In this ballad turned modern novel set in the 1970’s, clever bookish Janet heads off to college to expand her mind, earn her degree, and perhaps meet some people along the way. Blackstock is immediately full of strange occurrences; a Classics department that rides through the woods, a ghost that throws books out of windows, and boys that look twice at her. Janet not only has to cope with the strange realities of college life, but also supernatural curiosities that she’s never quite sure she’s seeing. As her senior year approaches, Janet realizes she will have to fight for the one she holds most dear against an enemy she’s never been sure exists.
Tam Lin is a book that has called to me for quite some time, and whenI saw it for the first time in real life in Forbidden Planet this past summer, I was fortunate enough to be with Ana who told me how much she enjoyed it. After that, I didn’t look back, and I bought it; it’s taken me until now to read it, but it was very worth that purchase.
For those of us who are very bookish, who majored in English and loved it (or wish we had), who love a touch of fantasy in our fiction, it would be very very hard to go wrong with this book. Janet and her friends obviously adore literature, and it would be a bit trying, I think, to follow along if you hadn’t been in love with it yourself. They are often quoting from poems and plays, and while I wasn’t totally with it on the poems, I could recognize a lot of their other quotes. How can you not love a main character who takes all of her favorite books to her dorm and is dismissed by one of her roommates for her tastes? I was defensive for her and it was only the start.
The fantasy touch is definitely a light one; in fact, this is probably the strangest aspect of the book, because it’s very uneven. The first year of Janet’s college career takes up what seems like more than half the book, while the next three speed by. There really isn’t that much fantasy here, until the very end; it could easily have just been Janet imagining things (and a very peculiar classics department). But we all know it’s going to have some fantasy; I was sneaky and read the ballad first, because it’s right in the back of this edition and I wanted to know what I was getting into so I could pick up the story better, which meant I knew what the last 20 or so pages would comprise of before I’d read 100.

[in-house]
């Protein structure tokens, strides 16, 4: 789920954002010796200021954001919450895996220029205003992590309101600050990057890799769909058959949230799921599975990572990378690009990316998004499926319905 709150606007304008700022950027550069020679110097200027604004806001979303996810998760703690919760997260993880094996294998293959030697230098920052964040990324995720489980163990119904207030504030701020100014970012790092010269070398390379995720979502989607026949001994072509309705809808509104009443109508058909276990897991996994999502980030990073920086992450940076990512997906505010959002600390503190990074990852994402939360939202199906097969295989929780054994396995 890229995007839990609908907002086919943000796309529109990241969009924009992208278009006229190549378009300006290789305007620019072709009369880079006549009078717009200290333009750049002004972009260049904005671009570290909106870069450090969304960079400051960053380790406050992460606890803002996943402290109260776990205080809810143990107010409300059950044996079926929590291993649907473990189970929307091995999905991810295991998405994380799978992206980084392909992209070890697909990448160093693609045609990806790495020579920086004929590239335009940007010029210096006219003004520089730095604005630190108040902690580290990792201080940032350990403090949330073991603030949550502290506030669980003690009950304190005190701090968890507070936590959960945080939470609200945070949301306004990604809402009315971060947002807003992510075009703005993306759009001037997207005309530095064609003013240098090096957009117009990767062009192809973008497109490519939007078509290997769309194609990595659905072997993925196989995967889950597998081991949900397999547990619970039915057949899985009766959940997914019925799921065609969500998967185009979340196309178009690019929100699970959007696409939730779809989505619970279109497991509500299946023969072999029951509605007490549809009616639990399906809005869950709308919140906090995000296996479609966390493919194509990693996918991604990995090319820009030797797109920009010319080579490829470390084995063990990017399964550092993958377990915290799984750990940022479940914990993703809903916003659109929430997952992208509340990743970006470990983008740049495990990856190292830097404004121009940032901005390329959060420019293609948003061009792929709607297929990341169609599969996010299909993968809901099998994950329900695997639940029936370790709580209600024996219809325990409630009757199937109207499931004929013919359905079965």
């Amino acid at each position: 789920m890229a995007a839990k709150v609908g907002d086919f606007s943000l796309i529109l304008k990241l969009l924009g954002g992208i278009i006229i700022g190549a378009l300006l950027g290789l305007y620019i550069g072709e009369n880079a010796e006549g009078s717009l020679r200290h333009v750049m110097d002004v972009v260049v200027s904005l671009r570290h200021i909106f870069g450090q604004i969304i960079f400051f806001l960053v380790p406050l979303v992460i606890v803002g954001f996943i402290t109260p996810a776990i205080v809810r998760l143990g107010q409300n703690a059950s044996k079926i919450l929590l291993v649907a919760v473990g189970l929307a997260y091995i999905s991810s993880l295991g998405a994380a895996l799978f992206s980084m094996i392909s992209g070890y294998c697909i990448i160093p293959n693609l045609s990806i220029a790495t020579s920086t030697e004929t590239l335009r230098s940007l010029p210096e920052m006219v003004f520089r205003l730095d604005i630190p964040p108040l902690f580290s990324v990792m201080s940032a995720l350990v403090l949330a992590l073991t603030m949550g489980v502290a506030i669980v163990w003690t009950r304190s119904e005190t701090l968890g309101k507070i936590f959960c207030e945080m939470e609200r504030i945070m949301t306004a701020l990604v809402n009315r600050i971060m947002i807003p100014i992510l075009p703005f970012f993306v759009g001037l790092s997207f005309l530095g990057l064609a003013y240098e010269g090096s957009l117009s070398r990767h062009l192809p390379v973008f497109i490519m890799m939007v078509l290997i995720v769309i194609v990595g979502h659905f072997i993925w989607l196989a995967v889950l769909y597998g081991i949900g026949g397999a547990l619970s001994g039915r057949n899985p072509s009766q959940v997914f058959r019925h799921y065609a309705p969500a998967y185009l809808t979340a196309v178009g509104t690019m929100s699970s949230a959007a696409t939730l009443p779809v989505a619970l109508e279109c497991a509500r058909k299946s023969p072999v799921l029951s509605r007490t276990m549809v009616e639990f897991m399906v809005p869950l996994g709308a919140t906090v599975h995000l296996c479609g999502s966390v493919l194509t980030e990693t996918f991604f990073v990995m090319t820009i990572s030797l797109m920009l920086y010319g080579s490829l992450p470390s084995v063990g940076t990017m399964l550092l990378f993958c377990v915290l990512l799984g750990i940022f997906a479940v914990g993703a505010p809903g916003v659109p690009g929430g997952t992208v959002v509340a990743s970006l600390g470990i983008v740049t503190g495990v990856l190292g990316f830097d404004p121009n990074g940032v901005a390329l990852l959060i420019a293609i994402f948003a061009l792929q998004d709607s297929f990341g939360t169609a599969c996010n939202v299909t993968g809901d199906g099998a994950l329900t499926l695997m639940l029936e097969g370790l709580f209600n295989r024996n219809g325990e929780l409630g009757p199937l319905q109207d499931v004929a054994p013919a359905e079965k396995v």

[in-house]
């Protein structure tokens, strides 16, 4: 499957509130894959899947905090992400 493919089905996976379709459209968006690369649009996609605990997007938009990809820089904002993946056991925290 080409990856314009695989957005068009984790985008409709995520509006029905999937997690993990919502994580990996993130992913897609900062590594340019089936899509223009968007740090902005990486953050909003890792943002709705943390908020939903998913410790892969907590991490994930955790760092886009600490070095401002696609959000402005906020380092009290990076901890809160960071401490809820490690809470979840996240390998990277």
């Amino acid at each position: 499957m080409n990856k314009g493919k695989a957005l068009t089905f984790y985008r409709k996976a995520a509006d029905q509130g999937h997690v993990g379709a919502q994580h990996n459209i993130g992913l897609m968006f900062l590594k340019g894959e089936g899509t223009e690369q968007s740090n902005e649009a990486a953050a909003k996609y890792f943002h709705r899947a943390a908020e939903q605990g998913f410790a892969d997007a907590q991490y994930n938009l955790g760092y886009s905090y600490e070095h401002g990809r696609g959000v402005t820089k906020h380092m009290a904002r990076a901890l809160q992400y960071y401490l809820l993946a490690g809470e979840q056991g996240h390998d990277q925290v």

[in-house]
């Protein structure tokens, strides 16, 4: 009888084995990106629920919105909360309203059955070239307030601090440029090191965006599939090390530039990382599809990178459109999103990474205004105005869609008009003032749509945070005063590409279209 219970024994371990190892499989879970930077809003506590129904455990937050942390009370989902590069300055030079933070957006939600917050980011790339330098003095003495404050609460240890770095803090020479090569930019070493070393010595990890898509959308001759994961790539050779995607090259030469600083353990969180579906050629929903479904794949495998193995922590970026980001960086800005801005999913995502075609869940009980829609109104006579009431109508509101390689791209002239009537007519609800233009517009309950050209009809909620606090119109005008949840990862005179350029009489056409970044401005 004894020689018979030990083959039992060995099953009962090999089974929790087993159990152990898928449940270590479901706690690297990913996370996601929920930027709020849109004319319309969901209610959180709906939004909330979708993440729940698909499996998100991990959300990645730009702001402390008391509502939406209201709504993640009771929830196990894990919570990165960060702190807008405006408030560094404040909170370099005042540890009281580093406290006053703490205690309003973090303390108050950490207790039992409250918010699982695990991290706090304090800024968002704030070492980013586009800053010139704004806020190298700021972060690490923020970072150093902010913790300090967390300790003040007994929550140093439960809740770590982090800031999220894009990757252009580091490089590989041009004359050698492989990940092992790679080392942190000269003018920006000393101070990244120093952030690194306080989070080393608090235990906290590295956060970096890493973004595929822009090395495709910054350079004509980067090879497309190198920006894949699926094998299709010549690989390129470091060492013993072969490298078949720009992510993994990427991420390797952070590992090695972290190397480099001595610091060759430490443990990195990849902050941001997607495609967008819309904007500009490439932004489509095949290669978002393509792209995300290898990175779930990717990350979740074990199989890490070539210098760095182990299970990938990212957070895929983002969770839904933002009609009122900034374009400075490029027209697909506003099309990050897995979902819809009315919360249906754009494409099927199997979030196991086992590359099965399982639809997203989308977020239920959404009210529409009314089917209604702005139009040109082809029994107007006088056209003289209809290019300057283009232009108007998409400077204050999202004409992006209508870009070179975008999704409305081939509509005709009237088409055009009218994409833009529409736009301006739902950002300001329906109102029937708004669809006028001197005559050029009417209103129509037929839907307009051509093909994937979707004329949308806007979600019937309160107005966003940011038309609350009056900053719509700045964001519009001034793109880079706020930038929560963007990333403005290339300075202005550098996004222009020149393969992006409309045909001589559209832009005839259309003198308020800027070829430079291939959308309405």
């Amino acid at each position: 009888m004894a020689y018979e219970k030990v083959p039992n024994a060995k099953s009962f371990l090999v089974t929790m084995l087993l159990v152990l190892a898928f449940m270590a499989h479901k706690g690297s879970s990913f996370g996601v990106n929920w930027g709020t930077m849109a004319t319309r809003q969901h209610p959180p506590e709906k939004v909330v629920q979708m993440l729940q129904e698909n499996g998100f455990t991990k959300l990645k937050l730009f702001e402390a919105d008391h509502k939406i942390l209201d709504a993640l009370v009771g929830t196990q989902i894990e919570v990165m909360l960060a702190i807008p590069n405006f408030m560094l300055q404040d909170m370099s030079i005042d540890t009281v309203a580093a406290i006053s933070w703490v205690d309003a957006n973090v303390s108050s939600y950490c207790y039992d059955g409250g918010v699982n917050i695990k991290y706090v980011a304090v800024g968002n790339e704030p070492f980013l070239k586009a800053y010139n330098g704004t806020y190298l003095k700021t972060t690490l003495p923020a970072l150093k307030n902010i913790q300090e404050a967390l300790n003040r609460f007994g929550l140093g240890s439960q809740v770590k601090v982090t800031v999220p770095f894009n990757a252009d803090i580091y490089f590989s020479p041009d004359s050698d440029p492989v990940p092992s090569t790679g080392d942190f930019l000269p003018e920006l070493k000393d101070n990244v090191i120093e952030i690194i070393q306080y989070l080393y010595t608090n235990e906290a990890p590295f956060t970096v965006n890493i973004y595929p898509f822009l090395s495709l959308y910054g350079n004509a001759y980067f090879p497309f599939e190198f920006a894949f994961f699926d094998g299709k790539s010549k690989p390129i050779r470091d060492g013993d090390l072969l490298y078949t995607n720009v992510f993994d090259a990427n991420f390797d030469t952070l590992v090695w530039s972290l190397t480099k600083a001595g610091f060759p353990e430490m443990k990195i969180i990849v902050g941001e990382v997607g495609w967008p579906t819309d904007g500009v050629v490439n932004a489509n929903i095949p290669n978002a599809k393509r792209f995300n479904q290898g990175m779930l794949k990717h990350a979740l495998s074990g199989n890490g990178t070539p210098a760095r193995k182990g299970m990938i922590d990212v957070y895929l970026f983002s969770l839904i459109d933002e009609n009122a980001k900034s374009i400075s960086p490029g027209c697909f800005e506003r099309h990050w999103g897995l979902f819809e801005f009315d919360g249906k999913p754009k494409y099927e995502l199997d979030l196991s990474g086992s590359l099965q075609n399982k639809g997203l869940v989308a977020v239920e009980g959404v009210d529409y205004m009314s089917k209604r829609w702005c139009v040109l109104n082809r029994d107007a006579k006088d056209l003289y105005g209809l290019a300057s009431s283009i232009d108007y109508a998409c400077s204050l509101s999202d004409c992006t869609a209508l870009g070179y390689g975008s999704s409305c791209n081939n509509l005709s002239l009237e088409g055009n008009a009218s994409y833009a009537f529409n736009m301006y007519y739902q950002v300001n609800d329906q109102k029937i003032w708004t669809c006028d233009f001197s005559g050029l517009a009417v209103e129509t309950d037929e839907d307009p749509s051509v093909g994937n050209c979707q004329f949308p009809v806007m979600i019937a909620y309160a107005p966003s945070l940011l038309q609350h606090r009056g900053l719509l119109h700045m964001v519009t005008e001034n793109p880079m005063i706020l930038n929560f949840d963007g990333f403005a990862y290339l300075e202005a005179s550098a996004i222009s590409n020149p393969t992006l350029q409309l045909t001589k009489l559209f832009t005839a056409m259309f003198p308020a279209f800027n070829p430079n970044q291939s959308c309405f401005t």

I did adore the atmosphere. I love books set on school campuses (and house parties, and the like) because anything that confined makes for almost guaranteed excellent character building and interactions. Blackstock is almost a physical being in this particular book, with much of it described and Janet’s love for her chosen college, where she’s also grown up, comes out clear through the pages. The mysterious events that occur just add to the overall appeal.
So, for the impatient, this might not be a perfect choice. But for me, an odd little literary person who likes to think too much about things, and who loves character development above all else most of the time, this was a truly excellent read. Not perfect, but Tam Lin is a book I can see myself returning to as the years go by, to see what new insights it has to offer me in time.
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